For the fourth year running, Bernhard Friedmann, president of the EU Court of Auditors, will refuse to certify the annual accounts when he presents them to the European Parliament this morning because of the scale of financial irregularity, waste, mismanage- ment and loose controls. Some of the discrepancies are "honest mistakes", the report says, but outright fraud, in some cases, cannot be ruled out.
The report will be used as a stick with which to beat the European Commission. In it Brussels is accused of perpetuating a "spending culture" that measures the success of a project, or a policy, by the amount spent rather than the result achieved.
But local regional and national authorities, who handle 80 per cent of the money, are also accused of dishing out regional and farm funds recklessly, or, of turning a blind eye when farmers claim too many animals in their herds or flocks.
One of the worst examples of waste in the report is pounds 600m spent on trying to improve safety at dangerous nuclear power plants in the former Soviet Union since the Chernobyl disaster. Firms of Western consultants pocketed huge profits by sub-contracting work to Russian experts, while charging the EU 15 times the rate the experts were paid.
Safety studies were commissioned, at a cost of pounds 30m, but only one report had been submitted to the Russian authorities by June 1997, 11 years after Chernobyl. The report blames a constantly changing staff as well as sloppy book-keeping and administration in the relevant Brussels unit.
Britain is criticised for 22 years of ignoring its obligation to organise checks on imports of New Zealand butter, at a loss to EU taxpayers of nearly pounds 300m in levies by Customs. Most of the money cannot be recovered now, the auditors complained.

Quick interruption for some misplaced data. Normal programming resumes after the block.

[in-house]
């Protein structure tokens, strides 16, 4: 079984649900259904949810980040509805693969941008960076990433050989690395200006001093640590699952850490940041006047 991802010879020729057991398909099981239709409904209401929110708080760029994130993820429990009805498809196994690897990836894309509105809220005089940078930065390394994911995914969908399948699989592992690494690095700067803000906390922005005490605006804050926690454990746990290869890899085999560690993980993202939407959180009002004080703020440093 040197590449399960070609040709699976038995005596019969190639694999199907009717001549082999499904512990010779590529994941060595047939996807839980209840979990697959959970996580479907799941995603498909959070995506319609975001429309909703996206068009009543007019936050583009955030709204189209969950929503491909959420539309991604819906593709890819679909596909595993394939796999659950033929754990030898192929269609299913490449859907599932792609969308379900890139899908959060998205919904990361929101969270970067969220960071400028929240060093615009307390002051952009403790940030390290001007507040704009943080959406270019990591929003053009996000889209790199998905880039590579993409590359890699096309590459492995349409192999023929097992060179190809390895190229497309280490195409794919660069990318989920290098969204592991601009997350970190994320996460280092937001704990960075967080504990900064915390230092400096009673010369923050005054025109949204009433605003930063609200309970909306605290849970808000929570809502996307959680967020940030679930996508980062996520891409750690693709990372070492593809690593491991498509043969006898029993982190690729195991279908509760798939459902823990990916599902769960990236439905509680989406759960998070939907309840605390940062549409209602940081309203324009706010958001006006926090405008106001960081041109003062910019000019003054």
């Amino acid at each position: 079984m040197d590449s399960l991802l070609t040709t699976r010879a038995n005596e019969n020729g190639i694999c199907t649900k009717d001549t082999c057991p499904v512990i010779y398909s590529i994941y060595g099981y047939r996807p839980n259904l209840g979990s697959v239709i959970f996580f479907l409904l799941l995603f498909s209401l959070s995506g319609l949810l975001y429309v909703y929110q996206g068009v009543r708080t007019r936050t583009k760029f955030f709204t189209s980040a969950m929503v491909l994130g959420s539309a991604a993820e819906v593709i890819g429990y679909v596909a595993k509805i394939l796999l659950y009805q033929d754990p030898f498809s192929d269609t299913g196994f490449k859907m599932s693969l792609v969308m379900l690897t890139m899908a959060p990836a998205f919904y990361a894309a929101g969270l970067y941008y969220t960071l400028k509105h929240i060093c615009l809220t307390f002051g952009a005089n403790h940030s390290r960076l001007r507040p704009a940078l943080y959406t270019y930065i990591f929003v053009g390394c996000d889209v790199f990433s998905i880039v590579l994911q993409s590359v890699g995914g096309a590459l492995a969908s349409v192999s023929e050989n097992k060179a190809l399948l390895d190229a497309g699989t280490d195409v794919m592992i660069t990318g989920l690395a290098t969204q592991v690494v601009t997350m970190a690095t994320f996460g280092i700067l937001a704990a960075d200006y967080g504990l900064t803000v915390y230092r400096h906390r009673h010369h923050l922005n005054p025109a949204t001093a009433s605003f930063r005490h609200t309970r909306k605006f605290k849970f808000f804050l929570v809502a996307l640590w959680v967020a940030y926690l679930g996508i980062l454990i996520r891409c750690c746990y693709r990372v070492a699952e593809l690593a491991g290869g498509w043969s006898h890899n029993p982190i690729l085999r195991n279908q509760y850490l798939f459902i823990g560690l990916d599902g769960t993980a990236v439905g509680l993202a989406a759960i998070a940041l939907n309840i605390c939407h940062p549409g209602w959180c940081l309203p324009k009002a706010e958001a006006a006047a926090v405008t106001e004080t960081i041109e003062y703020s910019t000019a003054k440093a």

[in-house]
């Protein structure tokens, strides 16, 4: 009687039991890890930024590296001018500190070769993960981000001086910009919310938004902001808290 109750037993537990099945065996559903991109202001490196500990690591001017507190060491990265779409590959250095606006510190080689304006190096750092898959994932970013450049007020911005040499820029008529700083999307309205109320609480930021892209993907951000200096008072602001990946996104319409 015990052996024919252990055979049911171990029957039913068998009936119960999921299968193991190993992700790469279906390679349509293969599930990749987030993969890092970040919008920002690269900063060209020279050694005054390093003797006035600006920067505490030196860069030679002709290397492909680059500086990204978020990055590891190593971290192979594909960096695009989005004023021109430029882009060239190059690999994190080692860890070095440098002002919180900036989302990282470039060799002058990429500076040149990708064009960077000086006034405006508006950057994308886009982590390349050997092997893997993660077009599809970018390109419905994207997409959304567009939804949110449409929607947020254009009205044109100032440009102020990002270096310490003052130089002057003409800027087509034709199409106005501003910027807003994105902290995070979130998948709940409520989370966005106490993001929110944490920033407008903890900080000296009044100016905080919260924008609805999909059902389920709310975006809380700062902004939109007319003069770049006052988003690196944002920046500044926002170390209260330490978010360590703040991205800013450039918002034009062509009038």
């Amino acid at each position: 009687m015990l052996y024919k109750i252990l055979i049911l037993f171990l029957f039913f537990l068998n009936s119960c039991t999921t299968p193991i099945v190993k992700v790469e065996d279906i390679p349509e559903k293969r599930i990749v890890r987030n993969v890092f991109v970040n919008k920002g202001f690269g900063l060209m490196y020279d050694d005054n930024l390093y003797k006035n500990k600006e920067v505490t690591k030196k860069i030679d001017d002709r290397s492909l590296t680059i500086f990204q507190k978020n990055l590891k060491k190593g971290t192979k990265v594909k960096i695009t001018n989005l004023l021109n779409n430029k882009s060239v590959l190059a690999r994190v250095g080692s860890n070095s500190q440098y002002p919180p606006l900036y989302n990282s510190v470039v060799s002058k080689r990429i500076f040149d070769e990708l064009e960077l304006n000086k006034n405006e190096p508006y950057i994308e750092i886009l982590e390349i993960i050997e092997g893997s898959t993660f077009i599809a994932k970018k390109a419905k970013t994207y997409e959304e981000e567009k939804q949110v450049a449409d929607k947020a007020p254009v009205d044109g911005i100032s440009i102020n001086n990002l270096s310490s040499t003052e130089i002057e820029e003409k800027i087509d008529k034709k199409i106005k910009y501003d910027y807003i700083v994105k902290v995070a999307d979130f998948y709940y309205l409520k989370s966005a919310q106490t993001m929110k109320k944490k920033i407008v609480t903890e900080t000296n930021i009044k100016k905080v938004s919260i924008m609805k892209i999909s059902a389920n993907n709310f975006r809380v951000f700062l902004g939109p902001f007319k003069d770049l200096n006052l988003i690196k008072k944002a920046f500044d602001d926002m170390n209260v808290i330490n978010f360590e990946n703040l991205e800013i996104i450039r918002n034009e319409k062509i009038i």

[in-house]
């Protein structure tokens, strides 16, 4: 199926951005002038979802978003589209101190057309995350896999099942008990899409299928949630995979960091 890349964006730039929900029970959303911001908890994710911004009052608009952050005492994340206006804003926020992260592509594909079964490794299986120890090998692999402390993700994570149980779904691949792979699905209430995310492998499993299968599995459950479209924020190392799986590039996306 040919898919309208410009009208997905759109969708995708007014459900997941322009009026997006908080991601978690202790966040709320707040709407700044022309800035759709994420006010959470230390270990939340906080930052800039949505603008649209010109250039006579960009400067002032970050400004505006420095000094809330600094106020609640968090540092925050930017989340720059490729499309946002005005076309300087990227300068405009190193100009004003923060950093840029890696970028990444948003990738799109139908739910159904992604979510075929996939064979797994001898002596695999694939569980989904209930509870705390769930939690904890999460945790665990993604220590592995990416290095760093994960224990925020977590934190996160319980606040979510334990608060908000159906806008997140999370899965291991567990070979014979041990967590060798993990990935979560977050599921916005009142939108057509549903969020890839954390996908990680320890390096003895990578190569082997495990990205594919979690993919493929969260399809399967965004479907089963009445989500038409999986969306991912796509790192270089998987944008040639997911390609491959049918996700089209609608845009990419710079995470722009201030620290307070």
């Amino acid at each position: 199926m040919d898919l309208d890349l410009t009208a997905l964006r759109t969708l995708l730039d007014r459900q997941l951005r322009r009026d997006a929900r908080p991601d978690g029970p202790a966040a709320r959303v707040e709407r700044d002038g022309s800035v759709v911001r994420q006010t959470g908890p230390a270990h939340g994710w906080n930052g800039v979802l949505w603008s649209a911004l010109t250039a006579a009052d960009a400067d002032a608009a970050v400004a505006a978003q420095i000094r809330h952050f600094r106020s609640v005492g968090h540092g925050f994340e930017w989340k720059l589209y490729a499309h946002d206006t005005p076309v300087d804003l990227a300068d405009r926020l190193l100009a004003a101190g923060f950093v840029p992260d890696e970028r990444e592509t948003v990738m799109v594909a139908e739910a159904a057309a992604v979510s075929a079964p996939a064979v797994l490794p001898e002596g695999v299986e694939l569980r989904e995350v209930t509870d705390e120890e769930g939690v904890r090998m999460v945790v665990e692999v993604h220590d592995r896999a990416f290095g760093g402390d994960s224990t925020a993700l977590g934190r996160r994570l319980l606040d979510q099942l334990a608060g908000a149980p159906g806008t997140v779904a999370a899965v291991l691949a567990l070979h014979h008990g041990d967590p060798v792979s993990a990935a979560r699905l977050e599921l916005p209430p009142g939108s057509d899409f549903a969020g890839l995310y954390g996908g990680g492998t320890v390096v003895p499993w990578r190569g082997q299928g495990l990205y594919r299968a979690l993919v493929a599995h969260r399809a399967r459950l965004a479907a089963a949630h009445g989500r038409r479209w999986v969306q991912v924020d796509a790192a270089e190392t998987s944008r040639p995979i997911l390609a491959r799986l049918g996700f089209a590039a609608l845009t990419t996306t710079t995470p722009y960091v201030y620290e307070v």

Grants to fishermen were another source of waste and fraud. In one case, money was allocated to modernise five Portuguese boats but the auditors found they had all sunk years previously.
All EU governments are also accused of failing to collect VAT properly, leading to a shortfall of nearly pounds 50bn a year. This affects both national exchequers and the EU's coffers.
In a separate report, the Court of Auditors looked at agricultural spending, which absorbs more than pounds 30bn each year. They found that six years after reforms designed to cut support to the richest farmers, 4 per cent of them still receive 40 per cent of the subsidies.
Neil Kinnock, the European transport commissioner, yesterday backed calls for new investment projects to create jobs, as Europe's socialist finance ministers prepared an initiative to put employment at the top of the economic agenda.Reuse content